Despite what you think you know about the 2008 presidential election, the recently released book “Big Girls Don’t Cry: The Election That Changed Everything for American Women” (Free Press) by Salon.com senior writer Rebecca Traister, proves there is still much to learn. Allison Gaudet Yarrow asked Traister about her thoughts on the bitterness toward women during the election and about Jewish women’s duty to feminism.
Allison Gaudet Yarrow: Your book chronicles how the 2008 election reinvented women and power. What changed?
Rebecca Traister: Our sense of how women could behave in public and political life. Suddenly so many more models for public femininity are possible.
Why do American women want our female leaders to be better versions of ourselves, but when they’re not, we’re their harshest critics?
That women identify so much with women in politics and entertainment reflects the paucity of strong women we’ve had in the past. With Hillary Rodham Clinton in the early 1990s, there was a sense of: “I’ve never seen anybody who looks remotely like me. Therefore she looks just like me.” You could see the same thing with Sarah Palin. The young mother role had been unavailable to women in politics. When there are more women on the scene, that degree of identification will lessen.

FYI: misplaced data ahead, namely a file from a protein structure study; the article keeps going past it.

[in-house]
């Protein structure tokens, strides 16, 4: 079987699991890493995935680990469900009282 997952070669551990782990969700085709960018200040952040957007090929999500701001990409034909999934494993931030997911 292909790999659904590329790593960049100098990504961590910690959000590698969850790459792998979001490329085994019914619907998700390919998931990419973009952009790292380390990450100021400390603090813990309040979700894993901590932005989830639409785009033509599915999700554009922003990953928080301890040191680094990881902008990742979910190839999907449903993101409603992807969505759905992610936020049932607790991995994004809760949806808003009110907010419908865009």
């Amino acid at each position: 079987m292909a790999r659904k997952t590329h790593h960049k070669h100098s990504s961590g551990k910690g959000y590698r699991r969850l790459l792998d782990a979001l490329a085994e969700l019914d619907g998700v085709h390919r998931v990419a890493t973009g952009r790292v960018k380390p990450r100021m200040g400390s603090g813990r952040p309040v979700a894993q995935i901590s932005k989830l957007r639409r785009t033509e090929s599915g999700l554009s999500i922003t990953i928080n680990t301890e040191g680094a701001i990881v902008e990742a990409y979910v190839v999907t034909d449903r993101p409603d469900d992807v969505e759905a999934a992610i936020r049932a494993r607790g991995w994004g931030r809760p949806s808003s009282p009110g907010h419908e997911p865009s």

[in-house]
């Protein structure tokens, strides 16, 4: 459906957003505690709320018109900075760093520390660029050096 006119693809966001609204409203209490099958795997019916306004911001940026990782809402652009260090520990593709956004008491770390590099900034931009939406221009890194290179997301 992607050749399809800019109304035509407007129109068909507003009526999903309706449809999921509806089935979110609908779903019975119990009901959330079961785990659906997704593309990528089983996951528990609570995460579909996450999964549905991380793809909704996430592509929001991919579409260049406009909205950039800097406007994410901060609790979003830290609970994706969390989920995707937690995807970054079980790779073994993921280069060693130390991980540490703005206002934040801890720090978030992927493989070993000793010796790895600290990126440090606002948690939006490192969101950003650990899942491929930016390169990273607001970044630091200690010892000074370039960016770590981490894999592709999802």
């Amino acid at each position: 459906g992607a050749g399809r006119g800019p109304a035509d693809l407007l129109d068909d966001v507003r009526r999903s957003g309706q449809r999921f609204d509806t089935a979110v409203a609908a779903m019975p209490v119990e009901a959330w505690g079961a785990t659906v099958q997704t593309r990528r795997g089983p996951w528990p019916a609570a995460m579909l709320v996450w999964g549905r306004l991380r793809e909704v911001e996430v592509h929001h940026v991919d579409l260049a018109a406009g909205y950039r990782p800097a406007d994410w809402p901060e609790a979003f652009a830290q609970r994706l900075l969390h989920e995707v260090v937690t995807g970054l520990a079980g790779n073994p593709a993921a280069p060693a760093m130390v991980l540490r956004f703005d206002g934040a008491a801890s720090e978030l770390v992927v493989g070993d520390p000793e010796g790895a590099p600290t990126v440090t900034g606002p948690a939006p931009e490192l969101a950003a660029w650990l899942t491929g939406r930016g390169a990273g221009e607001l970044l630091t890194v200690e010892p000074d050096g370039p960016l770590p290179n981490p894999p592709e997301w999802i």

In 2008, Michelle Obama was portrayed as emasculating. Now, feminists say she’s not doing enough.
[The Obamas] entered a presidential race in which their power dynamic seesawed. She made the remark about the first time she was proud of her country, and there was an incredibly racist and sexist response to that. The campaign repackaged Michelle as harmless, maternal, mall shopping. What made me sad was, it reflected the still-limited appetite for how a woman could become popular.
Do you think that Jewish women have a specific duty to feminism?
There is a natural intersection. The mix of challenges and oppressions that people face tend to heighten their awareness of being shut out of power.
Gloria Steinem says about women in politics, if we want to be loved we have to lose.” What must happen for women to win and be loved?
We have to have some of them win, and then [we will] realize that they’re in fact lovable.
Listen to a recording of the full interview here.